Now, that’s flying!

Wade Miller has what some consider a dream job. He’s an airline captain. He pilots a 737, worth around $70 million dollars, probably more. It has stuff in the cockpit that comes straight out of Star Wars. And Wade gets to work with it all. The plane’s capabilities are simply amazing. It zips along at about 500 mph, climbs beyond 40,000 feet, and still lands on runways only a mile long in nearly any weather. And 737’s make money.

Now, that’s flying!

Barry Davis flies a homebuilt airplane now, but he used to fly a Cessna 182. A great deal of that flying was done at night. He’d cruise over the city and watch the world sleeping below. He’d see cars and trucks scooting along beneath the endless cones of street lamps. A million or more lights of all colours would dazzle as they reflected from the glass of the downtown skyscrapers. Red and green fireflies would race through the blackness above the horizon as other planes came and went at the airport. And an uncountable number of stars would twinkle overhead until an errant cloud would scrub them away for a few moments.

Now, that’s flying!

And Bob Kirkby. Bob has a terrific airplane – a Piper Super Cruiser. It’s a flying piece of history that looks like it just rolled out the factory door. It did, of course, back in 1947, but you’d never know to look at it. Bob loves to get up in the Cruiser with one of his grandkids, or another airplane buddy, or maybe just by himself. He’ll go about half an hour away to where there’s a restaurant that serves pie almost right next to a grass airstrip. Bob and the Cruiser love grass runways.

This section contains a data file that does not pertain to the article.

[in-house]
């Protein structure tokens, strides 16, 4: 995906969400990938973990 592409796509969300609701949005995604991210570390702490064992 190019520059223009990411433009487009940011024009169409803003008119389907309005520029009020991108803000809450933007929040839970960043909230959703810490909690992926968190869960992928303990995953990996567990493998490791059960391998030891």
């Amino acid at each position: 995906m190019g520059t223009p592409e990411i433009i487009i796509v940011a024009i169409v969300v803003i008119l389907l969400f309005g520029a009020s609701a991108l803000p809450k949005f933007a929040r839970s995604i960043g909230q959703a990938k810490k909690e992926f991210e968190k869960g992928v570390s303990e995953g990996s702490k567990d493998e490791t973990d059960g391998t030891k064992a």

After pie, he’ll take-off to who-knows-where and cruise along at, oh, maybe a thousand feet over the ground. He’ll watch as the land changes color in the season, maybe getting greener, maybe browner. Bob will feel the stick as the wind tugs on the ailerons every now and then, checking to see what it can get away with. He might snag a thermal and then ease off some power as that small burst of heat floats him along a little bit faster on a little bit less gas. Bob will smile at that.

And soon he’ll make that last turn onto final approach at his own grass airstrip. Bob will set the Cruiser down so smoothly that for the first few seconds he’ll wonder if he even landed. Really, I’ve seen him do it.

Oh, ya. Now, that’s flying!

West by Northwest

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by Stu Simpson

I could tell this was going to be fun. The day had adventure written all over it. And you’ve just gotta know the day is ok when Don Rogers shows up early instead of late.